Differential in-gel electrophoresis (DIGE): The key to finding the 4936 factor? [abstract]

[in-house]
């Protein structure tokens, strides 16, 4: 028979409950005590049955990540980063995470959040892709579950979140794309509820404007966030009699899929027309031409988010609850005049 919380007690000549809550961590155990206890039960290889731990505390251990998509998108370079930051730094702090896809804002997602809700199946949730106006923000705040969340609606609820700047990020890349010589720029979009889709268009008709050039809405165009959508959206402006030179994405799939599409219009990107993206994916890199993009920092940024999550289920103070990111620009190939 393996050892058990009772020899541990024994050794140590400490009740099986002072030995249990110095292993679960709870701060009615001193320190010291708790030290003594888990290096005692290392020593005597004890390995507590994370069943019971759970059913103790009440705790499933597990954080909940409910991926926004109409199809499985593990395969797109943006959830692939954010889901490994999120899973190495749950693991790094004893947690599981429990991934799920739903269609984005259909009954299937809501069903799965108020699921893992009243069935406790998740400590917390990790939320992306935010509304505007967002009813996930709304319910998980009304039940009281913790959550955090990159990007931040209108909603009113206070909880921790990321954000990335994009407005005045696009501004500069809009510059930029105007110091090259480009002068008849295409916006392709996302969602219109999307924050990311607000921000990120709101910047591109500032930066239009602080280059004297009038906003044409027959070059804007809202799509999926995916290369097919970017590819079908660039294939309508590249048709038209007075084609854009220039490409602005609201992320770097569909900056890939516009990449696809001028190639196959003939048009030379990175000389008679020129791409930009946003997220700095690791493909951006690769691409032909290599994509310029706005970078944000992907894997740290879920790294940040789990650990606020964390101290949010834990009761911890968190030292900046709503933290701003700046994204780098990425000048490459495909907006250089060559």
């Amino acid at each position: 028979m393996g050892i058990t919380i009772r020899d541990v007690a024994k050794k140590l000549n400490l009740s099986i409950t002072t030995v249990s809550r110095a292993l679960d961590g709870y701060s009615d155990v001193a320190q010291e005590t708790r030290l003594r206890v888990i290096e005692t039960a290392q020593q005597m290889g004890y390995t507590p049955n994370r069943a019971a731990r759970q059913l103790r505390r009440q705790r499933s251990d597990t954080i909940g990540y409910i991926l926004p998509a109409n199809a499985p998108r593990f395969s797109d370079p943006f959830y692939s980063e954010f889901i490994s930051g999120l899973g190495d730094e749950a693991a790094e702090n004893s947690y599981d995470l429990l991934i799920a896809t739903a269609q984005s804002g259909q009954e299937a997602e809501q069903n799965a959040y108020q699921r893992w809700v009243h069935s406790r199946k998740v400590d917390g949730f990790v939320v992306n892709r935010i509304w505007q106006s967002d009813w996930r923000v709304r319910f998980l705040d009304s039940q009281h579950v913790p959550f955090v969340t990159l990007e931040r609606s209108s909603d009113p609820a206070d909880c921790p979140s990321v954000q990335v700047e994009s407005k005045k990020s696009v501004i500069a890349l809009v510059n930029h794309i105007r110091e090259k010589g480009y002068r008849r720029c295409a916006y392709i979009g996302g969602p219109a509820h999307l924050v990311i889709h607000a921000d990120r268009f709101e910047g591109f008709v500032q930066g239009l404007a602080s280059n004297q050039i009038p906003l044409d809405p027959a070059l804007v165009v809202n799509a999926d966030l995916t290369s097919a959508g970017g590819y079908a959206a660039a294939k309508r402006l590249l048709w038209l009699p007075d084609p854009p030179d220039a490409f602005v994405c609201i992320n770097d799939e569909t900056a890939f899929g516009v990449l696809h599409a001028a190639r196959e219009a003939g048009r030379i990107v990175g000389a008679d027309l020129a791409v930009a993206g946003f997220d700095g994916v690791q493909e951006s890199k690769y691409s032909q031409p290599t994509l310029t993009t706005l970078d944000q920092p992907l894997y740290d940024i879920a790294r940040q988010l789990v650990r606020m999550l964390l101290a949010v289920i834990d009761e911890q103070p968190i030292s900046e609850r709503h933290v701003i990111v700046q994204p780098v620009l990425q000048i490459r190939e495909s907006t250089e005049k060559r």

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There are many species of plants that do not accept their own or closely related pollen. This self-incompatibility (SI), is seen in members of the genus Nicotiana. There are three proteins that are known to be required for SI to function in the pistil: S-RNase, 120K and HT-B. We discovered a mutation segregating in a population of otherwise SI plants that prevents SI from functioning in the pistil. Plants that display normal SI are called Rejectors (because they reject their own pollen), and mutants are called Acceptors (because they accept their own pollen). Acceptors show normal expression of S-RNase, 120K, and HT-B. The factor responsible for the mutation was named the 4936 Factor after the population in which it was first discovered. In order to Identify the 4936 Factor, I have used the DIGE method. Total protein extracts from Acceptor and Rejector pistils are stained with two different fluorophores and run in the same two-dimensional gel. By separating proteins both by size and isoelectric point, one can search for differences in the expression level or presence/absence of a particular protein. Therefore, a protein that is present in the rejector color, but not in the acceptor color, is a good candidate for further investigation as the 4936 Factor.